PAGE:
Off the wire
Results of badminton Super Series finals  • 1st LD Writethru: Australian police arrest two suspects in counter-terror raids  • Chinese visitors help lift New Zealand accommodation business  • 16 qualifiers decided for Champions League knock-out stage  • Albanian inflation rate increases in November  • Brazilian mining giant sells mega freighters to China for 423 mln USD  • China Hushen 300 index futures open mixed Thursday  • China treasury bond futures open mixed Thursday  • China's paddlers Ma Long and Liu Shiwen named ITTF male and female star of the year  • NBA player Jefferson banned for five games for drug violation  
You are here:   Home/ Government Policy

S. Korea, China agree to implement FTA on Dec. 20

Xinhua, December 10, 2015 Adjust font size:

South Korea and China agreed to implement the bilateral free trade agreement (FTA) on Dec. 20, Seoul's foreign ministry said Wednesday.

The two nations continued negotiations to rapidly implement the FTA after Chinese Premier Li Keqiang and South Korean President Park Geun-hye shared views of the implementation within this year on Oct. 31 when the two leaders met in Seoul on the sidelines of the trilateral summit meeting with Japanese Prime Minister Shinzo Abe.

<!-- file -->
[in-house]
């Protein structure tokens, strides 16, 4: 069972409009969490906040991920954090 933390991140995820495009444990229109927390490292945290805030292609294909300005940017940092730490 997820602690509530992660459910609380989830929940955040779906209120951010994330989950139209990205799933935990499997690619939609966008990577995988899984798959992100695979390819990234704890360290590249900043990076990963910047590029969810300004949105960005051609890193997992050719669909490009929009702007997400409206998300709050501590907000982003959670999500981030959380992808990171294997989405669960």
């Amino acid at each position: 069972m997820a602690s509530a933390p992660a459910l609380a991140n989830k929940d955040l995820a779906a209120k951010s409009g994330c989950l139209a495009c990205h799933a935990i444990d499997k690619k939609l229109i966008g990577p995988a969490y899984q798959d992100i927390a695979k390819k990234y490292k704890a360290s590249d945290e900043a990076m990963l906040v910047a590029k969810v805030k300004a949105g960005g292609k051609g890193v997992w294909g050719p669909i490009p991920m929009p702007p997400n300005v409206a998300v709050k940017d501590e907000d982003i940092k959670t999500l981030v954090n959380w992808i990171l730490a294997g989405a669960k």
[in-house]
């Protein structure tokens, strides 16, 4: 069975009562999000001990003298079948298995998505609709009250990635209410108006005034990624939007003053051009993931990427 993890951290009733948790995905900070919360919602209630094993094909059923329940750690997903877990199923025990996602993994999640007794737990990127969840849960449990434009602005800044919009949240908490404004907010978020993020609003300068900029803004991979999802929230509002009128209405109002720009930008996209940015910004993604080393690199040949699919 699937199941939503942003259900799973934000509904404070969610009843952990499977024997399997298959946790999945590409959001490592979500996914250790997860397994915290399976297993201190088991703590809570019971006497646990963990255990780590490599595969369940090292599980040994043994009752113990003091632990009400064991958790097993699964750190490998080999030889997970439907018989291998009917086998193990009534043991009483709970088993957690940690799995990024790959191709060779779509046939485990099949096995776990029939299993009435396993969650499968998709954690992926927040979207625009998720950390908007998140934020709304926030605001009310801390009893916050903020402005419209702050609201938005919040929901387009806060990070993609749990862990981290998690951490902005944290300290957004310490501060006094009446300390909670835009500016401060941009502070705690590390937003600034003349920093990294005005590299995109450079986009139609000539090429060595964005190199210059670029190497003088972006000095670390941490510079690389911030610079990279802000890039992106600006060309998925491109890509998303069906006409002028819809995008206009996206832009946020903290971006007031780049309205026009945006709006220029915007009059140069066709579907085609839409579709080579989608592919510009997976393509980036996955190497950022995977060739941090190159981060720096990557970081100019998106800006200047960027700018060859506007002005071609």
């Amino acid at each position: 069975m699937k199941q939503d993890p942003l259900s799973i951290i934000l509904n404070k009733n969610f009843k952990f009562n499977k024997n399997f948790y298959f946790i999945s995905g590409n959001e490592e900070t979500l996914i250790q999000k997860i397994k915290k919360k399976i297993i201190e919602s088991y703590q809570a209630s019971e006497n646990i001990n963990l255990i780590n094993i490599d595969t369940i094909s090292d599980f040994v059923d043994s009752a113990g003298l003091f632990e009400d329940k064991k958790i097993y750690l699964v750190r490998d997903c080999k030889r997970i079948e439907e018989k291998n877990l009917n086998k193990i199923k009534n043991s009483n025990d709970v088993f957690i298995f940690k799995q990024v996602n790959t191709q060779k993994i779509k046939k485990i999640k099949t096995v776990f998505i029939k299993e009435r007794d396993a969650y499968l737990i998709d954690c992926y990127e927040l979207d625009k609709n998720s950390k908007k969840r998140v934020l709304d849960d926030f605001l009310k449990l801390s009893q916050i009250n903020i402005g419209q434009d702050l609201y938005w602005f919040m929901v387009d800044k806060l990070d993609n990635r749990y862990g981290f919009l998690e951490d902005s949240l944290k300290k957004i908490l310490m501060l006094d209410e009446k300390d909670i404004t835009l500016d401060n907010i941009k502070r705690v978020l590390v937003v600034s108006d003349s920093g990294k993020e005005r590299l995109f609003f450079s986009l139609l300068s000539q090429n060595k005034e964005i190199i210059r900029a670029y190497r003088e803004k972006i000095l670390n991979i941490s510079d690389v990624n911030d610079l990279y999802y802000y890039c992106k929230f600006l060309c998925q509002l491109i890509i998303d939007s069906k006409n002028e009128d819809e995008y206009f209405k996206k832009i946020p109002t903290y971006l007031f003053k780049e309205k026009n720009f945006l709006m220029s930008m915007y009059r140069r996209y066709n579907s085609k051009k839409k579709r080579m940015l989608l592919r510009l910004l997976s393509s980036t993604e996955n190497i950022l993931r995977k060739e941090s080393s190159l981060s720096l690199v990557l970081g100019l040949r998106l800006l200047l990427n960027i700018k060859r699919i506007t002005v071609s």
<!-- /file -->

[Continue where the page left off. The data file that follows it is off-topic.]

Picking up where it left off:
China and South Korea completed respective local procedures necessary for the FTA implementation as rapidly as possible to maximize the benefits for companies from the free trade accord, the ministry said.

The two sides signed the FTA in June after three years of negotiations. The negotiations on the free trade accord, which began in May 2012, were held 14 times before reaching an agreement.

Under the deal, Seoul and Beijing will eliminate tariffs on more than 90 percent of traded goods each within 20 years after the implementation.

South Korea expected the bilateral FTA with China to raise its real GDP by 0.96 percentage points, create 53,800 jobs and enhance consumer benefits by 14.6 billion U.S. dollars.

The country also predicted an increase in exports to China thanks to lower tariffs and price competitiveness in the world's largest consumer market.